CSN08101
Digital Forensics
Lecture 5A: PC Boot Sequence and Storage Devices
Module Leader: Dr Gordon Russell
Lecturers: Robert Ludwiniak
Objectives
• BIOS and boot process
• Storage devices
• Partitions
Computer Hardware
•
•
•
•
Memory
Central Processing Unit (CPU)
Hard disk
Basic Input/Output System (BIOS)
– Considered Legacy, still very common
• Extensible Firmware interface (EFI)
– To be De-Facto Standard
– Standard in new Intel Apple Systems
Boot Process
•
•
•
•
BIOS Instructions
Disk Sector 0 Instructions
Partition Sector 0 Instructions
Operating System Files
1. When the PC is turned on, the
CPU begins executing the
instructions in the ROM BIOS
chip, starting at a pre-defined
instruction location.
2. The BIOS performs the poweron-self-test (POST). If there
are errors, the BIOS generates
appropriate messages and / or
beep codes, and the boot
process stops.
3. If the POST tests are
successful, the BIOS from any
other adapter cards are
combined with the normal BIOS
and loaded into memory
(shadowing), where they can be
executed faster than in ROM. http://www.cci-compeng.com
4. The list of devices found
during the POST is
compared with the list of
devices in the non-volatile
BIOS memory (CMOS) chip.
5. If the lists differ, then a new
device must have been
added. In this case, the
BIOS memory is updated
accordingly, and available
system resources (such as
IRQs) are assigned to the
new devices.
6. The BIOS loads and
executes the master boot
code in the master boot
record of the first bootable
device.
http://www.cci-compeng.com
7. The master boot code locates
the active partition of that device,
then locates and executes the
volume boot code in the volume
boot record of that partition.
8. The volume boot code of the
active partition locates and
executes the operating system
files on the partition, and
transfers control to them.
9. The operating system now
completes the boot process by
loading appropriate device
drivers. If device drivers for any
new devices cannot be found,
the operating system will
generate an appropriate
message, and give the user an
opportunity to install the drivers
now, or at a later time.
http://www.cci-compeng.com
Storage Media
• Hard disks, floppy disk, thumb drives etc.
• Hard disks are the richest in digital evidence
• Integrated Disk Electronics (IDE) or Advanced
Technology Attachment (ATA)
• Higher performance SCSI drives
• Fireware is an adaptation of SCSI standards that
provides high speed access to a chain of devices
• All hard drives contain platters made of light, righid material such aluminum, ceramic or glass
More on Hard Drives
– Platters have a magnetic coating on both sides and
spin between a pair of read/write heads
– These heads move like a needle on top of the old
LP records but on a cushion of air created by the
disk above the surface
– The heads can align particles of magnetic media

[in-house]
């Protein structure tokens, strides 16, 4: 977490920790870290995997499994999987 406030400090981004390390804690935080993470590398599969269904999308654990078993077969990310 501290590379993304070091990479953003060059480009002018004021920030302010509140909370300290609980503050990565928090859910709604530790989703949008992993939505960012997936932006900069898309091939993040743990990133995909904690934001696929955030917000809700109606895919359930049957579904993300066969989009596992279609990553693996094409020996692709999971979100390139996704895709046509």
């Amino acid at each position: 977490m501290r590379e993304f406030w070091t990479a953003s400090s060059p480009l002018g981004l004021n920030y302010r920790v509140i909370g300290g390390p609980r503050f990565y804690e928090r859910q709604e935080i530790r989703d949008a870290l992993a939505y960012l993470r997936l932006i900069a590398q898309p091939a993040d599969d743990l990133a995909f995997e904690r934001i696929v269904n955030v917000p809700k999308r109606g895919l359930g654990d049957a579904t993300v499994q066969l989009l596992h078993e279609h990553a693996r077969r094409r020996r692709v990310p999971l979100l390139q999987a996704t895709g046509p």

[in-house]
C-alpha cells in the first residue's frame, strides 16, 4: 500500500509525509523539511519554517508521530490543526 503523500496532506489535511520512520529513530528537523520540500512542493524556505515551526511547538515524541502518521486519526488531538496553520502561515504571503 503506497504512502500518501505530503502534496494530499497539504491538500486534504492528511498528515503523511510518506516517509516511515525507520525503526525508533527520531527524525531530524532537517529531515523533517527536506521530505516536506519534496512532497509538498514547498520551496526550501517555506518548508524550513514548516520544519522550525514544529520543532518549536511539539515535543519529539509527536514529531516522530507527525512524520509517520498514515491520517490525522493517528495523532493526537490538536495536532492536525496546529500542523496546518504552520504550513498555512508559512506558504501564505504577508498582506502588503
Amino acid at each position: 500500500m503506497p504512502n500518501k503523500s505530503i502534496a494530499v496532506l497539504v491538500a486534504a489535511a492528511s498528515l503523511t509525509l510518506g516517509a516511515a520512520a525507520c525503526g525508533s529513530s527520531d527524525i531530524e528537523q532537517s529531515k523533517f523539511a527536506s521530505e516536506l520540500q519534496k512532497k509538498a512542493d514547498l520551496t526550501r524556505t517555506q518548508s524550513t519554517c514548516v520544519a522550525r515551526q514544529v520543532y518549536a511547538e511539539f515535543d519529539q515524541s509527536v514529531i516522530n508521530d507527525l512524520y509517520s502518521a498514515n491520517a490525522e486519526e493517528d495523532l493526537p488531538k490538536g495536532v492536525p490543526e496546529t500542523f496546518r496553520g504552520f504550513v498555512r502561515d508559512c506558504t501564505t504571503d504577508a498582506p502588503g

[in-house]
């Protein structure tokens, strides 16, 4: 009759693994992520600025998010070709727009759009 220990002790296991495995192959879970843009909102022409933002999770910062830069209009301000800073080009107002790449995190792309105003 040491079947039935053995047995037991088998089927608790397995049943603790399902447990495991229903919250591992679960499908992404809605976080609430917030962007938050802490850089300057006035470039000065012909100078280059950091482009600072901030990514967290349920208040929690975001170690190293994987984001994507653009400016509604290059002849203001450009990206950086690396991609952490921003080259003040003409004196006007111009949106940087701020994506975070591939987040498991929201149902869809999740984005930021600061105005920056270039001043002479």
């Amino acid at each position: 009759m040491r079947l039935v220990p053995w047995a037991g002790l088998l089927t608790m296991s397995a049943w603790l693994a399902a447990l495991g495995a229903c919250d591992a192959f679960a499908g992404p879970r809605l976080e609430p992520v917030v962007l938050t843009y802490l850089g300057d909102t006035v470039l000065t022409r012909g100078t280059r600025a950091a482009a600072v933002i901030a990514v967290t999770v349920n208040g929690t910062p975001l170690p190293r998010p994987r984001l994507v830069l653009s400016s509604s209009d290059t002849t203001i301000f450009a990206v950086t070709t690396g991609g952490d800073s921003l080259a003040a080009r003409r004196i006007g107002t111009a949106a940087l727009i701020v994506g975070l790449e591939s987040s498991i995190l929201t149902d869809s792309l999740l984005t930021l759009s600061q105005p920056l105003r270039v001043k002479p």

called writing, and can detect how the magnetic
particles are assigned – called reading
– Particles aligned one way are considered “0” and
aligned another way “1”
Hard Disks
Storage
• Cylinders are the data tracks that the data is
being recorded on
• Each track/cylinder is divided into sectors that
contain 512 bytes of information
– 512*8 bits of information
• Location of data can be determined by which
cylinder they are on which head can access them
and which sector contains them or CHS
addressing
• Capacity of a hard drive # of C*H*S*512
Hard Disk Platters
Tracks and Sectors
Storage Characteristics
• Volatility
– Non-Volatile
– Volatile
• Mutability
– Read/Write
– Read Only
– Slow Write, Fast Read Storage
• Accessibility
– Random Access
– Sequential Access
• Addressability
– Location
– File
– Content
CHS Values
•
•
•
•
16-bit Cylinder value (C)
4-bit Head Value (H)
8-bit Sector Value (S)
Old BIOS:
–
–
–
–
10-bit C
8-bit H
6-bit S
Limited to 528MB disk
Logical Block Address (LBA)
• LBA address may not be related to physical
location of data
• Overcomes the 8.1 GB Limitation of CHS
• Plug old CHS values into:
LBA = (((CYLINDER * heads_per_cylinder) * HEAD) *
sectors_per_track) + SECTOR -1
E.g.
CHS 0,0,1 = LBA 0
Storage Volume
Storage Volume
Partition 1
Partition 2
Storage Volume
Partition 1
Partition 1
Partition 2
Partition 2
Volume vs Partition
• Volume
– A selection of addressable sectors that can be used by
an OS or application. These sectors do not have to be
consecutive
• Partition
– A selection of addressable sectors that are
consecutive. By definition, a partition is a volume
Disk 1
Partition 1
Partition 2
Partition3
C: Volume
D: Volume
Partition 4
Disk 2
Partition Analysis
• A Partition organises the layout of a
volume
• Sector Addressing
– Physical Address (LBA or CHS)
– Logical Disk Volume Address
– Logical Partition Volume Address
Sector Addressing
Partition 1
Starting Address: 0
Physical Address: 100
Logical Disk Volume Address: 100
Logical Partition Volume Address: 100
Partition 2
Starting Address: 864
Physical Address: 964
Logical Disk Volume Address: 964
Logical Partition Volume Address: 100
Physical Address: 569
Logical Disk Volume Address: 569
Logical Partition Volume Address: N/A
B Carrier, File System Forensic Analysis, pp75
Partition Analysis
• Analyse Partition Tables
– Process them to identify the layout
– Can then be used to process partition accordingly
– Determine the type of data inside the partition